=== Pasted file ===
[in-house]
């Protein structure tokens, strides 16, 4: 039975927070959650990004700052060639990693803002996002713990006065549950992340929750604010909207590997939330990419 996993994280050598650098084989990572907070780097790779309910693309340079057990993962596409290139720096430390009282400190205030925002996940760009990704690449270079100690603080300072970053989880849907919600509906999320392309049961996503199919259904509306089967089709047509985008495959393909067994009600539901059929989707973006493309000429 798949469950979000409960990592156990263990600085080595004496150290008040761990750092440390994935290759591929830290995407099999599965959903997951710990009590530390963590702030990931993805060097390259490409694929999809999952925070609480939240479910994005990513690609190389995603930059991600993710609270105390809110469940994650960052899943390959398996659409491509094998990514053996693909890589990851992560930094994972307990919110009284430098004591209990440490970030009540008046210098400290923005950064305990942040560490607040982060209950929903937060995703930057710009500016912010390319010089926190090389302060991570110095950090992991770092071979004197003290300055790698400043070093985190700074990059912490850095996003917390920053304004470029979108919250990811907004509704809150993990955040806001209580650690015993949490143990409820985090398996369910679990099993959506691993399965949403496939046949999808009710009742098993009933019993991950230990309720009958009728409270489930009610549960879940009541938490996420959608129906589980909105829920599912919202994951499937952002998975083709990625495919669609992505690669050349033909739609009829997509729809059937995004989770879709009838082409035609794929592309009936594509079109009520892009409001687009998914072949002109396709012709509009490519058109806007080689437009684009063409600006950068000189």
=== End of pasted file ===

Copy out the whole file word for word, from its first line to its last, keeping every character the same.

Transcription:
[in-house]
């Protein structure tokens, strides 16, 4: 039975927070959650990004700052060639990693803002996002713990006065549950992340929750604010909207590997939330990419 996993994280050598650098084989990572907070780097790779309910693309340079057990993962596409290139720096430390009282400190205030925002996940760009990704690449270079100690603080300072970053989880849907919600509906999320392309049961996503199919259904509306089967089709047509985008495959393909067994009600539901059929989707973006493309000429 798949469950979000409960990592156990263990600085080595004496150290008040761990750092440390994935290759591929830290995407099999599965959903997951710990009590530390963590702030990931993805060097390259490409694929999809999952925070609480939240479910994005990513690609190389995603930059991600993710609270105390809110469940994650960052899943390959398996659409491509094998990514053996693909890589990851992560930094994972307990919110009284430098004591209990440490970030009540008046210098400290923005950064305990942040560490607040982060209950929903937060995703930057710009500016912010390319010089926190090389302060991570110095950090992991770092071979004197003290300055790698400043070093985190700074990059912490850095996003917390920053304004470029979108919250990811907004509704809150993990955040806001209580650690015993949490143990409820985090398996369910679990099993959506691993399965949403496939046949999808009710009742098993009933019993991950230990309720009958009728409270489930009610549960879940009541938490996420959608129906589980909105829920599912919202994951499937952002998975083709990625495919669609992505690669050349033909739609009829997509729809059937995004989770879709009838082409035609794929592309009936594509079109009520892009409001687009998914072949002109396709012709509009490519058109806007080689437009684009063409600006950068000189």